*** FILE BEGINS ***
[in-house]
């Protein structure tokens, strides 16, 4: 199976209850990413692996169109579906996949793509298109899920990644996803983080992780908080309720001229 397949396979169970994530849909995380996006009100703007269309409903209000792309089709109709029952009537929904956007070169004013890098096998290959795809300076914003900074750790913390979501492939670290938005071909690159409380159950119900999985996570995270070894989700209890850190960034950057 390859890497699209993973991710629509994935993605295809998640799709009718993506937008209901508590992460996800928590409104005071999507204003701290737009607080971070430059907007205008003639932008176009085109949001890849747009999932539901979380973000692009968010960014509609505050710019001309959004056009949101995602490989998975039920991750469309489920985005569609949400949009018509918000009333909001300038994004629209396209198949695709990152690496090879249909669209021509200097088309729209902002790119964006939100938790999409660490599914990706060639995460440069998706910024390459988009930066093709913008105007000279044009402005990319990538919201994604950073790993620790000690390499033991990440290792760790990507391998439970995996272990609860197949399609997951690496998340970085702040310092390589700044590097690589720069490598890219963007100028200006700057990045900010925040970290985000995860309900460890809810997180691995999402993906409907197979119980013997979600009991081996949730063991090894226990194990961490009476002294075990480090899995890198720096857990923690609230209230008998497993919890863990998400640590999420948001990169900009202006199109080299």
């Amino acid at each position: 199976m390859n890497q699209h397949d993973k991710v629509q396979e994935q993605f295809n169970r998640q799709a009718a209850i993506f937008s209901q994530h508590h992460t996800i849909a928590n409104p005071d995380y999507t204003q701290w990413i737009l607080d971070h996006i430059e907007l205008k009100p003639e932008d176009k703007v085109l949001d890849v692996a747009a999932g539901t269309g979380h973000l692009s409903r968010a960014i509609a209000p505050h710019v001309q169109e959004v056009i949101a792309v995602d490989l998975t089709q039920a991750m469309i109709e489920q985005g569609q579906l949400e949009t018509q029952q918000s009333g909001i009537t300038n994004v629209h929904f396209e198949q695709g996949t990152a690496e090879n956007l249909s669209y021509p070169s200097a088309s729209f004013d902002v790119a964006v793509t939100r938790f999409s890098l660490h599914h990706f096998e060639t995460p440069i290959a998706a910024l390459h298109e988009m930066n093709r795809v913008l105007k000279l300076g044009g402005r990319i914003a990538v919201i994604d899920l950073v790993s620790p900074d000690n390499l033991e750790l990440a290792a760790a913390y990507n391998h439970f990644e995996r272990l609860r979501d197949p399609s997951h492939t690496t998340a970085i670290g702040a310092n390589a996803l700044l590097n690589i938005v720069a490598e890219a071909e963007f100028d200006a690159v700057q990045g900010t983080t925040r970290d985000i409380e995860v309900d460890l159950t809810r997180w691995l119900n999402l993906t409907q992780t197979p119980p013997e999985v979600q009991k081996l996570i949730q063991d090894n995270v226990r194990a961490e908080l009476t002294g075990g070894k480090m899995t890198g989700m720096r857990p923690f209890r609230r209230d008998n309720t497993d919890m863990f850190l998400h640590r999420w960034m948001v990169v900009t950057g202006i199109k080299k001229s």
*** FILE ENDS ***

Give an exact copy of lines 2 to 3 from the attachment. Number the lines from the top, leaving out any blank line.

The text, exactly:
């Protein structure tokens, strides 16, 4: 199976209850990413692996169109579906996949793509298109899920990644996803983080992780908080309720001229 397949396979169970994530849909995380996006009100703007269309409903209000792309089709109709029952009537929904956007070169004013890098096998290959795809300076914003900074750790913390979501492939670290938005071909690159409380159950119900999985996570995270070894989700209890850190960034950057 390859890497699209993973991710629509994935993605295809998640799709009718993506937008209901508590992460996800928590409104005071999507204003701290737009607080971070430059907007205008003639932008176009085109949001890849747009999932539901979380973000692009968010960014509609505050710019001309959004056009949101995602490989998975039920991750469309489920985005569609949400949009018509918000009333909001300038994004629209396209198949695709990152690496090879249909669209021509200097088309729209902002790119964006939100938790999409660490599914990706060639995460440069998706910024390459988009930066093709913008105007000279044009402005990319990538919201994604950073790993620790000690390499033991990440290792760790990507391998439970995996272990609860197949399609997951690496998340970085702040310092390589700044590097690589720069490598890219963007100028200006700057990045900010925040970290985000995860309900460890809810997180691995999402993906409907197979119980013997979600009991081996949730063991090894226990194990961490009476002294075990480090899995890198720096857990923690609230209230008998497993919890863990998400640590999420948001990169900009202006199109080299």
């Amino acid at each position: 199976m390859n890497q699209h397949d993973k991710v629509q396979e994935q993605f295809n169970r998640q799709a009718a209850i993506f937008s209901q994530h508590h992460t996800i849909a928590n409104p005071d995380y999507t204003q701290w990413i737009l607080d971070h996006i430059e907007l205008k009100p003639e932008d176009k703007v085109l949001d890849v692996a747009a999932g539901t269309g979380h973000l692009s409903r968010a960014i509609a209000p505050h710019v001309q169109e959004v056009i949101a792309v995602d490989l998975t089709q039920a991750m469309i109709e489920q985005g569609q579906l949400e949009t018509q029952q918000s009333g909001i009537t300038n994004v629209h929904f396209e198949q695709g996949t990152a690496e090879n956007l249909s669209y021509p070169s200097a088309s729209f004013d902002v790119a964006v793509t939100r938790f999409s890098l660490h599914h990706f096998e060639t995460p440069i290959a998706a910024l390459h298109e988009m930066n093709r795809v913008l105007k000279l300076g044009g402005r990319i914003a990538v919201i994604d899920l950073v790993s620790p900074d000690n390499l033991e750790l990440a290792a760790a913390y990507n391998h439970f990644e995996r272990l609860r979501d197949p399609s997951h492939t690496t998340a970085i670290g702040a310092n390589a996803l700044l590097n690589i938005v720069a490598e890219a071909e963007f100028d200006a690159v700057q990045g900010t983080t925040r970290d985000i409380e995860v309900d460890l159950t809810r997180w691995l119900n999402l993906t409907q992780t197979p119980p013997e999985v979600q009991k081996l996570i949730q063991d090894n995270v226990r194990a961490e908080l009476t002294g075990g070894k480090m899995t890198g989700m720096r857990p923690f209890r609230r209230d008998n309720t497993d919890m863990f850190l998400h640590r999420w960034m948001v990169v900009t950057g202006i199109k080299k001229s």